Re:Not A Joke (5, Informative)

bricriu (184334) | about 11 years ago | (#5695030)

You can be detained, without being charged, indefinitely, having been investigated under a sealed warrant, an unsigned warrant, or no warrant at all, and then be denied access to a lawyer.

And that is un-American. Period.

Re:Not A Joke (4, Informative)

wherley (42799) | about 11 years ago | (#5695062)

see the Electronic Frontier Foundations' Analysis of the USA PATRIOT Act here [eff.org] . After reading, feel free to contribute to the EFF here [eff.org] .

Re:Not A Joke (4, Insightful)

lavalyn (649886) | about 11 years ago | (#5695126)

One thing about "rights" is that for normal people to get them usually involves war, death, revolution, and lots of beheadings.

Rights like the access to a fair trial in a reasonable amount of time. To be represented in court with a competent lawyer in the field. To be proven of guilt by a jury of peers.

Rights like anonymous freedom of speech. Anonymous freedom of association. And anonymous dissemination and learning of information.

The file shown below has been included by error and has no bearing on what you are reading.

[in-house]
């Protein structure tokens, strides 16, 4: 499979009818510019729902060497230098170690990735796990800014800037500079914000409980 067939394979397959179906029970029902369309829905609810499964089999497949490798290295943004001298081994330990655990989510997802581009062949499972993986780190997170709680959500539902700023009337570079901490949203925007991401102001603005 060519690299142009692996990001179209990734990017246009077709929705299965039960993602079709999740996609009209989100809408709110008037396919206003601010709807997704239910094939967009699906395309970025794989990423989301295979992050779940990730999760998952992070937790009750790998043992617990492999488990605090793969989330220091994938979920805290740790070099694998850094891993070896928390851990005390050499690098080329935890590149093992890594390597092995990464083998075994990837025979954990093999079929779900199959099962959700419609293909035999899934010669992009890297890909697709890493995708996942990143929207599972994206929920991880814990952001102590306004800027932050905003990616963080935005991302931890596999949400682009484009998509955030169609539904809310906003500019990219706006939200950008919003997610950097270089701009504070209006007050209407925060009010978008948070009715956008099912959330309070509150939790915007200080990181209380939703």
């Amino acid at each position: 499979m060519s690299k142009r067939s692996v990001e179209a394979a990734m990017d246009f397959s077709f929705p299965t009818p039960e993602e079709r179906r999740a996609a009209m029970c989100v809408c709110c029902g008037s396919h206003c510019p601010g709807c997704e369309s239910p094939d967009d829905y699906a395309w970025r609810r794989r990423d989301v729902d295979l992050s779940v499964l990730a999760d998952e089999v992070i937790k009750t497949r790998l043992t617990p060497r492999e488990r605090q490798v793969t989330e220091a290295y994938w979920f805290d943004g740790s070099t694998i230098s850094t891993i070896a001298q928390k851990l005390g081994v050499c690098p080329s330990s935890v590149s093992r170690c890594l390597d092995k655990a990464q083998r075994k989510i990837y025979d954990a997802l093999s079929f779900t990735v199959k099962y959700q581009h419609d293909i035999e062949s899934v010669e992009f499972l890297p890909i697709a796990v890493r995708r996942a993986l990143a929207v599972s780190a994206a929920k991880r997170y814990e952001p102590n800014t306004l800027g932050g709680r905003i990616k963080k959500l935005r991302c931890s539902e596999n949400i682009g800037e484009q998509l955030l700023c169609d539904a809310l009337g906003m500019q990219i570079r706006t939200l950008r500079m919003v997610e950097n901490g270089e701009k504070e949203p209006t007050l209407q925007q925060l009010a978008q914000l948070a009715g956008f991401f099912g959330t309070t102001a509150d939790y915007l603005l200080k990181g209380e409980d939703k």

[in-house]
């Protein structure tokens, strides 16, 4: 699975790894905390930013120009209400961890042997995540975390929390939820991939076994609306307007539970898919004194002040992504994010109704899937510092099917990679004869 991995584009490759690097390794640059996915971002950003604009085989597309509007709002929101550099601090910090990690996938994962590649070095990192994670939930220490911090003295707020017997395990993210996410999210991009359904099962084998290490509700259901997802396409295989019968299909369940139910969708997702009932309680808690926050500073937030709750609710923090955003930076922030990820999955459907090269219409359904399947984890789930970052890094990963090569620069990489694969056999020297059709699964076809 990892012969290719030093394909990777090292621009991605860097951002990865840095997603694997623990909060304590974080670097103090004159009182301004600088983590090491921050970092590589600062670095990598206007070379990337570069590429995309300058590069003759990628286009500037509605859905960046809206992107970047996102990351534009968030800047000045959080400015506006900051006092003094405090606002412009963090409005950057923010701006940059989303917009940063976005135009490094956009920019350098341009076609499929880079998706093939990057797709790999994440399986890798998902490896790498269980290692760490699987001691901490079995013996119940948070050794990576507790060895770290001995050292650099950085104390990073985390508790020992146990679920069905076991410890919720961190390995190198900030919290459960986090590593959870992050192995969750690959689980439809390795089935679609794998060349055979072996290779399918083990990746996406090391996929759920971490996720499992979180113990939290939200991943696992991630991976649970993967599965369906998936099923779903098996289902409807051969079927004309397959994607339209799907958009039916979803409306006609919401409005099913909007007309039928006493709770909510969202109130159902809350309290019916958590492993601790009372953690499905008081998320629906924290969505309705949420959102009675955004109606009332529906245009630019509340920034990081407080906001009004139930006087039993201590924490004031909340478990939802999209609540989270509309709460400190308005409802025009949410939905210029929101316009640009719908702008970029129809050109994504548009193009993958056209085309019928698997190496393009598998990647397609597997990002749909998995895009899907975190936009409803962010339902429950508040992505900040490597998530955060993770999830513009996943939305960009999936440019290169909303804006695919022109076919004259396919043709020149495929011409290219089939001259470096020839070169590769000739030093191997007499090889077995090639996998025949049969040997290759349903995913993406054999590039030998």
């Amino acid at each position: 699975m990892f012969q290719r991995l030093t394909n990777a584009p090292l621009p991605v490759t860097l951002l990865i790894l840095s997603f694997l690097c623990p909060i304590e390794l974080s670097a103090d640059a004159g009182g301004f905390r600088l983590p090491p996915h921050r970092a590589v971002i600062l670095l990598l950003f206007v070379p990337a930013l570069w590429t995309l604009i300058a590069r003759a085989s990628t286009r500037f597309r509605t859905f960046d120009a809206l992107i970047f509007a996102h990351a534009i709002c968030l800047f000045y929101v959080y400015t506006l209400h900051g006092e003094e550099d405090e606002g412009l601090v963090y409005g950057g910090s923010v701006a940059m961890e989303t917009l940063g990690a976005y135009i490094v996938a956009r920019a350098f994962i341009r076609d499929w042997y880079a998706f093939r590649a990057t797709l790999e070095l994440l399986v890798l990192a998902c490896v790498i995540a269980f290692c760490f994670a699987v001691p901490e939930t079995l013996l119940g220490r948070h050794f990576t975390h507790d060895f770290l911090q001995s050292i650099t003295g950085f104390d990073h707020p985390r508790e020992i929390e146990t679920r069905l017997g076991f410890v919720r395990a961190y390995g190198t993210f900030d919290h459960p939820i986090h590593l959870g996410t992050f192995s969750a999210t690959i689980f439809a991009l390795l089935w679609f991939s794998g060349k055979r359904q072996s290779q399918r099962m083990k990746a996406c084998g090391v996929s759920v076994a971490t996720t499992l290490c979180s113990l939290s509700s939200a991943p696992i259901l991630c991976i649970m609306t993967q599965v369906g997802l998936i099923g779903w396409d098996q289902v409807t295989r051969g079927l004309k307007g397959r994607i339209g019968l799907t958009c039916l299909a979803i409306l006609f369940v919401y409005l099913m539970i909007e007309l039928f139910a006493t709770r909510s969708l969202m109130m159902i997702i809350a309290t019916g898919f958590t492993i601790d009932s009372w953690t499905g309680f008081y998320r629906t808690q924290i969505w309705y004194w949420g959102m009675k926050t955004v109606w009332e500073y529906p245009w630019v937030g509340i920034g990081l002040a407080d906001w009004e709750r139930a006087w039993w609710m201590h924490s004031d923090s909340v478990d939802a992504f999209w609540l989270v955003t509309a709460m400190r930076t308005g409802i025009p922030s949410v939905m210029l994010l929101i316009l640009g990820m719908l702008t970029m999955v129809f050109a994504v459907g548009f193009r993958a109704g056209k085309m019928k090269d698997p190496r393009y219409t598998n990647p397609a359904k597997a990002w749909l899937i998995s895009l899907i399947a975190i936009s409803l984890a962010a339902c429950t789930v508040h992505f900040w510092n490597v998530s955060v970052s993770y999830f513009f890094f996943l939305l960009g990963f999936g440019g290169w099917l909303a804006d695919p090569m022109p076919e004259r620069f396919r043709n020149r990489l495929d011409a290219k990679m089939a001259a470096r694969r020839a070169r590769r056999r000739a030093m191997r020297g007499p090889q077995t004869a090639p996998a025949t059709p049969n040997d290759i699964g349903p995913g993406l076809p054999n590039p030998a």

What rights we lose now we will eventually regain in the mass deaths of some group. But that's just a "terrorist" act in and of itself.

HAHAHAHA (-1, Troll)

Anonymous Coward | about 11 years ago | (#5694947)

Ehehehehe. Stupid Americans -- you get the government you deserve.

Don't thank the general population.... (1, Funny)

Anonymous Coward | about 11 years ago | (#5694952)

...they actually voted for Gore.

Reg-free link to article and full text: (5, Informative)

Polyphemis (450226) | about 11 years ago | (#5694954)

Working link to article, no reg required [nytimes.com]

Republicans Want Terror Law Made Permanent


ASHINGTON, April 8 -- Working with the Bush administration, Congressional Republicans are maneuvering to make permanent the sweeping antiterrorism powers granted to federal law enforcement agents after the attacks of Sept. 11, 2001, officials said today.